Law professor and attorney Jordan Bankhead is promoting the cause of world federalism through a unique method: fiction.
Bankhead’s novel Chaos Magic, published in May 2021, tells the story of an idealistic congressman who takes office in a near future when climate change and economic polarization have become imminent existential crises. As resources dwindle, resentments swell, and nations move toward war, protagonist James Branson guides leaders toward a declaration of a world federation under the auspices of the United Nations.
“Fiction is the medium I chose in order to describe a series of events that could lead to world peace,” Bankhead said. “Of course, this has never happened before, so out of necessity the book had to be fiction.”
In one of the book’s many surprises, Branson is not a left-wing academic or a veteran peace activist, but a young Republican who has ties to the Tea Party.
“Grassroots movements like the Occupy and Tea Party movements are important reactions against the excesses of uncontrolled and unregulated globalism,” said Bankhead. “To the extent they represent the interests of groups left behind or adversely affected by globalization, their views and interests must be taken into account if any international collaboration is to lead to global political or economic unity.”
Bankhead is realistic about the challenges an American politician would face in promoting world federalism. Branson’s belief that world federation would benefit his conservative constituents and the nation as a whole puts him at odds with powers inside both major parties, and leads to his defeat for reelection.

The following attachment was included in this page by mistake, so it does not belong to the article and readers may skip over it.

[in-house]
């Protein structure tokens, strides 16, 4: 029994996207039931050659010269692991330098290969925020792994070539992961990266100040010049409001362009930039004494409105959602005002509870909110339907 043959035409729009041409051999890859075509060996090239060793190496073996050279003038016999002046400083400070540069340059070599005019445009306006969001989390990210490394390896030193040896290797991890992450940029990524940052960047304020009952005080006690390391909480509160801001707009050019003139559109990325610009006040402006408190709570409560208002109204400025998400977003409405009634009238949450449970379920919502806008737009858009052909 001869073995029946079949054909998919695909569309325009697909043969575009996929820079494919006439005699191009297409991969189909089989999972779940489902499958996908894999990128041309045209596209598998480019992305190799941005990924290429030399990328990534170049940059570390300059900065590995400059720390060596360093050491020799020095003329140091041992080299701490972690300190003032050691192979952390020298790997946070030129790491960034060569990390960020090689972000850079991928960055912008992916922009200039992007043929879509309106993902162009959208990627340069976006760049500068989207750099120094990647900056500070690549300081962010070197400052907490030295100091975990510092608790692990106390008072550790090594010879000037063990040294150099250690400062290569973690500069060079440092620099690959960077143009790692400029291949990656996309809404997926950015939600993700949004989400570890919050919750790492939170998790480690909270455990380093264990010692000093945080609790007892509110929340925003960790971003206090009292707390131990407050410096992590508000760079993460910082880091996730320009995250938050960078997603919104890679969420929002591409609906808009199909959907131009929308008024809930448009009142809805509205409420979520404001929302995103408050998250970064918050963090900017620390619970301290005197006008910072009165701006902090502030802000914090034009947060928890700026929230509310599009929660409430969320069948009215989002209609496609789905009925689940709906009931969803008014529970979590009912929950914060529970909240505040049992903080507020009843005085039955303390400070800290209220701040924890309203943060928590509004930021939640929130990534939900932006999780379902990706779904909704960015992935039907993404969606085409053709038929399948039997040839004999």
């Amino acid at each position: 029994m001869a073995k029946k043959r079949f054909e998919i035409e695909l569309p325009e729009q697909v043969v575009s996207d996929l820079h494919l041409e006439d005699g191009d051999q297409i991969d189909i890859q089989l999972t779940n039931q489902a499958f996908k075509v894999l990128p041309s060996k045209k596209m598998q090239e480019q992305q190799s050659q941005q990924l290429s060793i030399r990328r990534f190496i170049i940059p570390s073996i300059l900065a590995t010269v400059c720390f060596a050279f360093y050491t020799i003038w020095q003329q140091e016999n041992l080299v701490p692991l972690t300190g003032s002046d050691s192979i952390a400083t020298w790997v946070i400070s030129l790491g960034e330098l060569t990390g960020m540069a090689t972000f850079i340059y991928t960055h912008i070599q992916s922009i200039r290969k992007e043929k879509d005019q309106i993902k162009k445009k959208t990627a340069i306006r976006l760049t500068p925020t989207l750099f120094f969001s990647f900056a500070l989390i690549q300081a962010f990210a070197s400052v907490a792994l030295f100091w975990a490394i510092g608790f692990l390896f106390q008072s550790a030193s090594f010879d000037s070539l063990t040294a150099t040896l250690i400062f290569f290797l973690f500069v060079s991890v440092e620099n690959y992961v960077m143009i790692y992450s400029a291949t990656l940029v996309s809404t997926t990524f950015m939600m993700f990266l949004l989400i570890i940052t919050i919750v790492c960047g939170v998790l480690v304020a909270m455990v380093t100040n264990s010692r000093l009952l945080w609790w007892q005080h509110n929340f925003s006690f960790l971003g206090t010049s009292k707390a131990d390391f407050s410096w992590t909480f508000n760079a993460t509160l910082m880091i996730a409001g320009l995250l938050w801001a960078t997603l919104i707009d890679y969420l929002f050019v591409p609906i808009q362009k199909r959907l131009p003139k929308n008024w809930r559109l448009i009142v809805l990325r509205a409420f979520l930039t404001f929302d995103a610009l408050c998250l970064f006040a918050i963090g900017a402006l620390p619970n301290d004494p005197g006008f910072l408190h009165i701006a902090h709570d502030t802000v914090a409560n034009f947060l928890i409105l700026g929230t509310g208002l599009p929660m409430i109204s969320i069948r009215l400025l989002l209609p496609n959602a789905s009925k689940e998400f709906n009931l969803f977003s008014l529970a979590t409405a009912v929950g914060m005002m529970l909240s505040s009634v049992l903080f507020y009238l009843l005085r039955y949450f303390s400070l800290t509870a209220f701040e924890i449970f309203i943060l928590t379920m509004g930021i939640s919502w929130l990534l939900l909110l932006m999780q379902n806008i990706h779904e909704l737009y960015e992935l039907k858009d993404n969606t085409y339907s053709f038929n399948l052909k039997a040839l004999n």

“World federalism is a loaded concept that is difficult for most domestic voters to stomach,” Bankhead said. “I think it would be difficult for an openly world federalist candidate to get elected to Congress today. Not impossible, but very difficult.”
Ultimately, it takes global cataclysm for Branson to achieve his vision. Appointed as the U.S. ambassador to the United Nations by a desperate president, Branson overcomes the resistance of both major powers and small nations as nuclear war looms.
“In the current environment it would be very difficult to achieve global political unity without a cataclysm,” said Bankhead. “Just as World War II led to the UN, it would probably take something as world-shaking to lead to world government. As long as great powers and a small number of rich countries control things, it is unlikely they would voluntarily give up their power without a great global crisis that leaves them little other choice, as described in the book.”
Chaos Magic is available from Amazon in paperback and Kindle ebook formats.